A fam­ily’s sac­ri­fice for SA’s free­dom

Weekend Argus (Saturday Edition) - - LIFE -

THE flat in the North Lon­don sub­urb of Muswell Hill, 36 Wood­lands Gar­dens, had been home to the Septem­ber fam­ily since the 1960s.

Reg Septem­ber held in his hand a letter he had read and reread, paus­ing as the mem­o­ries scat­tered his thoughts over the dis­tance of time and place.

Reg had been im­pris­oned for five months dur­ing the 1960 State of Emer­gency. He was banned af­ter his re­lease and a year later the state or­dered him to re­sign as sec­re­tary of the Coloured Peo­ple’s Congress (CPC).

In 1962 he had been ar­rested and charged for at­tend­ing a CPC meet­ing. While Reg had been out on bail, the un­der­ground lead­er­ship of the SACP in­structed him to leave the coun­try.

His last hid­ing place in Cape Town be­fore leav­ing in March was the Zeeko­evlei home of David McA­dam of the Cape Town Boys Choir. Af­ter his first night in the house he was wo­ken early by the rau­cous sounds of birds. From Edgar Mau­rice, a child­hood friend who vis­ited later in the day, he learnt his neigh­bours in the area in­cluded flamin­gos, pel­i­cans and cor­morants.

Edgar had brought a por­ta­ble ra­dio, a val­ued gift which al­lowed Reg, while in hid­ing, to be in touch with the world.

His route from Cape Town to Jo­han­nes­burg be­gan at Bel­lville sta­tion. He was met by Kathy Kathrada in a town out­side Jo­han­nes­burg.

“I was put up at Kathy’s place,” was Reg’s sparse re­call. “Un­for­tu­nately he was ar­rested one night and I was moved to Dur­ban. Ap­par­ently the com­rades there had con­tacts on a cer­tain ship go­ing to Dar es Salaam. But it was dis­cov­ered the au­thor­i­ties were keep­ing an eye on the ship.

“Ap­par­ently they had traced it back to Bar­ney (De­sai), who had trav­elled on the same ship pre­vi­ously.”

Reg even­tu­ally found his way to Swazi­land, where he was joined in Oc­to­ber 1963 by his wife, Hetty. Their children, Mark, 3, and Peter, 1, re­mained be­hind in Heath­field with Hetty’s mother. They joined their par­ents in Lon­don in 1965.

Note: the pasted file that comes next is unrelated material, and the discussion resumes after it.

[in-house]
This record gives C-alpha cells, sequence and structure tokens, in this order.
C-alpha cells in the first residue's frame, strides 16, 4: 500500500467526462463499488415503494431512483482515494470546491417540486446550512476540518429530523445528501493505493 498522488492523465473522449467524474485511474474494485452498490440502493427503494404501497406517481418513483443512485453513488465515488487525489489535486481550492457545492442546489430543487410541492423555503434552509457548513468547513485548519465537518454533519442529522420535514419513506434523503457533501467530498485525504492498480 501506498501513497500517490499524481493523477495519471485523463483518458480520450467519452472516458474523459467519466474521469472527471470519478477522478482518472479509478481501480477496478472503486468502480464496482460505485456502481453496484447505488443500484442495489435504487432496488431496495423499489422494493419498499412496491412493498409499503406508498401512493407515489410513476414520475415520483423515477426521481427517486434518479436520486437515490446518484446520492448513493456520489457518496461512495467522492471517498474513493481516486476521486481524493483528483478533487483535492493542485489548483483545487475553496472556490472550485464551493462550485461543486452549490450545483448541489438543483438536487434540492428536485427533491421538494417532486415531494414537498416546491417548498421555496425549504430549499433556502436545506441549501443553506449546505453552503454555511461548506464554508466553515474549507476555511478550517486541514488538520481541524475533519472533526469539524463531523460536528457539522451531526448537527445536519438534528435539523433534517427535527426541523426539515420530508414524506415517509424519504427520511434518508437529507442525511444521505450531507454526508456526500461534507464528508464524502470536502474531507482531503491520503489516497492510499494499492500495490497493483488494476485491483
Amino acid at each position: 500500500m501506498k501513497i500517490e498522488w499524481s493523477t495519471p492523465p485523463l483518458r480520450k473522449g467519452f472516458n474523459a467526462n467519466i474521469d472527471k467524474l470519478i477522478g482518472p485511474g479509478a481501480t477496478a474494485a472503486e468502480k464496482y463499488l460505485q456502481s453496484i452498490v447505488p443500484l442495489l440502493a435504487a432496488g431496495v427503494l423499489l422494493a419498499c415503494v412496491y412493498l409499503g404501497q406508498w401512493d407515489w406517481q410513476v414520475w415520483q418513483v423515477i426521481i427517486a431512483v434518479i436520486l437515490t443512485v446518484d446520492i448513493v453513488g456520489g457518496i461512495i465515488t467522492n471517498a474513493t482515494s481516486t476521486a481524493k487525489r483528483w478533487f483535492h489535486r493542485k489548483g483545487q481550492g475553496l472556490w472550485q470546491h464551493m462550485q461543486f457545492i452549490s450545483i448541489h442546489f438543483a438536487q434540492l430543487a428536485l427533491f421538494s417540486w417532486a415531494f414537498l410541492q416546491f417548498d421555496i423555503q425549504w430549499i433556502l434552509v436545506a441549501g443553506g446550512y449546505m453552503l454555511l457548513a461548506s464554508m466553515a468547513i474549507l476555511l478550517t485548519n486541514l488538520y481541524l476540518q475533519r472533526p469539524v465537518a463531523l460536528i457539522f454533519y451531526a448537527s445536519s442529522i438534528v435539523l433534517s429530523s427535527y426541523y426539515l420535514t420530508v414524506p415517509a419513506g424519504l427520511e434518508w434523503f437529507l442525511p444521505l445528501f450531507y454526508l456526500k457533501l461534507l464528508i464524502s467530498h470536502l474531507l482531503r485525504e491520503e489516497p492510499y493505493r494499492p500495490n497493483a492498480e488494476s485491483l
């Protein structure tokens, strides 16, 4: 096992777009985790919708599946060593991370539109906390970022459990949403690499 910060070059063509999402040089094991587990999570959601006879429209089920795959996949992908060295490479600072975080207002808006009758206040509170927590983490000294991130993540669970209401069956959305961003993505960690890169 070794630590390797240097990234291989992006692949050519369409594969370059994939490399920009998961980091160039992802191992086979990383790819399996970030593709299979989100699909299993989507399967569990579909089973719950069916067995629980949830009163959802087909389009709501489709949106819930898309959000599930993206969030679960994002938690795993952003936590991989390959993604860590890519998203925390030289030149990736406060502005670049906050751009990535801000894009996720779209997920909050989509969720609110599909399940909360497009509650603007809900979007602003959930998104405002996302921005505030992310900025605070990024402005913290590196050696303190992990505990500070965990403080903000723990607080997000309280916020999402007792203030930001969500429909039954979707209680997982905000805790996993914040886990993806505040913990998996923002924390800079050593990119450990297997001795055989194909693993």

The light-blue aero­gram letter Reg held in his hand was dated 30 De­cem­ber 1970 and was from Ni­cholas Septem­ber, Reg’s fa­ther. It was a re­sponse to a letter from Reg and in his re­ply the old man’s long­ing is sim­ply ex­pressed: “I wept in glad­ness af­ter so many years”.

The writer’s large, un­even script fills the page and spells out the thoughts and spirit of a man at peace with his lot in life.

But it is not so with his son’s po­lit­i­cal choices. Reg and Hetty are cau­tioned to “both think se­ri­ously” about what they were do­ing. They are en­cour­aged to for­give “and for­get the past”.

The letter was the last com­mu­ni­ca­tion between Reg and his dad, who passed away on 20 Fe­bru­ary 1971. He had been a keen fish­er­man and life pres­i­dent of the Coastal An­gling Club and “the old­est reg­is­tered angler” of the Western Prov­ince An­glers’ As­so­ci­a­tion.

Read­ing the letter, Reg, the 47-year old chief rep­re­sen­ta­tive of the ANC with over­sight of the UK and Western Europe, learnt his older sib­lings Gwen and Ce­cil had died and two of his neph­ews had em­i­grated: “Small Ce­cil gone to Aus­tralia. Ed­man gone to Canada.” His sis­ter Jessie would die in the same decade.

By the time Reg re­turned home, two decades later, none of his im­me­di­ate fam­ily was alive to wel­come him and reac­quaint him with the fa­mil­iar things in life that had con­tin­ued de­spite his ab­sence.

Reg had last seen his fa­ther in the months be­fore he left for ex­ile. Theirs was a tacit acknowledgement to fo­cus on the present and not to pon­der the rea­sons for the long spells of ab­sence and sud­den, un­ex­pected vis­its. Con­ver­sa­tions were mostly about fish­ing or cricket; the health and well­be­ing of Reg’s sib­lings. The walk from the front door to the street was marked by com­ments on the state of the gar­den.

Thoughts of those whom he loved and had sur­ren­dered to death would have been on the mind of Regi­nald Septem­ber when he cast his first vote for a New South Africa in 1994.

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